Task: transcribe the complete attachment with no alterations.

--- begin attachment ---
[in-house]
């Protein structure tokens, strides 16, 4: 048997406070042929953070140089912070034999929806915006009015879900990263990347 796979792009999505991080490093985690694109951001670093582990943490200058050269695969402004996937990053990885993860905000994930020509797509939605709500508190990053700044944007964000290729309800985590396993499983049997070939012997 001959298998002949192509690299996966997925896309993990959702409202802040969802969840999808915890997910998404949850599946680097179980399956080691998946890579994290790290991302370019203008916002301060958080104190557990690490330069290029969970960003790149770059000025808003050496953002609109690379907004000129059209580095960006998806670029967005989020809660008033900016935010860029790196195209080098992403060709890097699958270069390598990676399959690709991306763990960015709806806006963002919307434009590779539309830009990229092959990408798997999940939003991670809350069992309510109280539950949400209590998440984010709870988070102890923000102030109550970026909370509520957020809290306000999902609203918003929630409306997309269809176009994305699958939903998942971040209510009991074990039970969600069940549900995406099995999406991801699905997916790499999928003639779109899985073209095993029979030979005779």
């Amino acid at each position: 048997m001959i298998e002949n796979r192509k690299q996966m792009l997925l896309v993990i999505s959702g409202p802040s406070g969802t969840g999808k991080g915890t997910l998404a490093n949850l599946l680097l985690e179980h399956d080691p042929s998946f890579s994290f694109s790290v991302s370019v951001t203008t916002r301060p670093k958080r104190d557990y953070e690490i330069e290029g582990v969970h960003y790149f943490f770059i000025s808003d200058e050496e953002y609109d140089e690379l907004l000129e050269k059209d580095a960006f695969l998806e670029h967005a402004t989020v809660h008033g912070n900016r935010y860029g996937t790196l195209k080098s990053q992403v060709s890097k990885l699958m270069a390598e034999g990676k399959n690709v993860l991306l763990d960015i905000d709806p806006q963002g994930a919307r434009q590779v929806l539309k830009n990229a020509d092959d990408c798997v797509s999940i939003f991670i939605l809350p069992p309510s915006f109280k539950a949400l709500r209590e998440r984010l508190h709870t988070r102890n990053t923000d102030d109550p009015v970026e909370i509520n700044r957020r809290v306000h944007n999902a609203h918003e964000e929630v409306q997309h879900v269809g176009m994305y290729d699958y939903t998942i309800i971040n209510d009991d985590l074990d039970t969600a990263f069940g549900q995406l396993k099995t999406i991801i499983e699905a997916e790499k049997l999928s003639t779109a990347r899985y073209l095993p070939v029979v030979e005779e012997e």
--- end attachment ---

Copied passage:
[in-house]
């Protein structure tokens, strides 16, 4: 048997406070042929953070140089912070034999929806915006009015879900990263990347 796979792009999505991080490093985690694109951001670093582990943490200058050269695969402004996937990053990885993860905000994930020509797509939605709500508190990053700044944007964000290729309800985590396993499983049997070939012997 001959298998002949192509690299996966997925896309993990959702409202802040969802969840999808915890997910998404949850599946680097179980399956080691998946890579994290790290991302370019203008916002301060958080104190557990690490330069290029969970960003790149770059000025808003050496953002609109690379907004000129059209580095960006998806670029967005989020809660008033900016935010860029790196195209080098992403060709890097699958270069390598990676399959690709991306763990960015709806806006963002919307434009590779539309830009990229092959990408798997999940939003991670809350069992309510109280539950949400209590998440984010709870988070102890923000102030109550970026909370509520957020809290306000999902609203918003929630409306997309269809176009994305699958939903998942971040209510009991074990039970969600069940549900995406099995999406991801699905997916790499999928003639779109899985073209095993029979030979005779």
């Amino acid at each position: 048997m001959i298998e002949n796979r192509k690299q996966m792009l997925l896309v993990i999505s959702g409202p802040s406070g969802t969840g999808k991080g915890t997910l998404a490093n949850l599946l680097l985690e179980h399956d080691p042929s998946f890579s994290f694109s790290v991302s370019v951001t203008t916002r301060p670093k958080r104190d557990y953070e690490i330069e290029g582990v969970h960003y790149f943490f770059i000025s808003d200058e050496e953002y609109d140089e690379l907004l000129e050269k059209d580095a960006f695969l998806e670029h967005a402004t989020v809660h008033g912070n900016r935010y860029g996937t790196l195209k080098s990053q992403v060709s890097k990885l699958m270069a390598e034999g990676k399959n690709v993860l991306l763990d960015i905000d709806p806006q963002g994930a919307r434009q590779v929806l539309k830009n990229a020509d092959d990408c798997v797509s999940i939003f991670i939605l809350p069992p309510s915006f109280k539950a949400l709500r209590e998440r984010l508190h709870t988070r102890n990053t923000d102030d109550p009015v970026e909370i509520n700044r957020r809290v306000h944007n999902a609203h918003e964000e929630v409306q997309h879900v269809g176009m994305y290729d699958y939903t998942i309800i971040n209510d009991d985590l074990d039970t969600a990263f069940g549900q995406l396993k099995t999406i991801i499983e699905a997916e790499k049997l999928s003639t779109a990347r899985y073209l095993p070939v029979v030979e005779e012997e």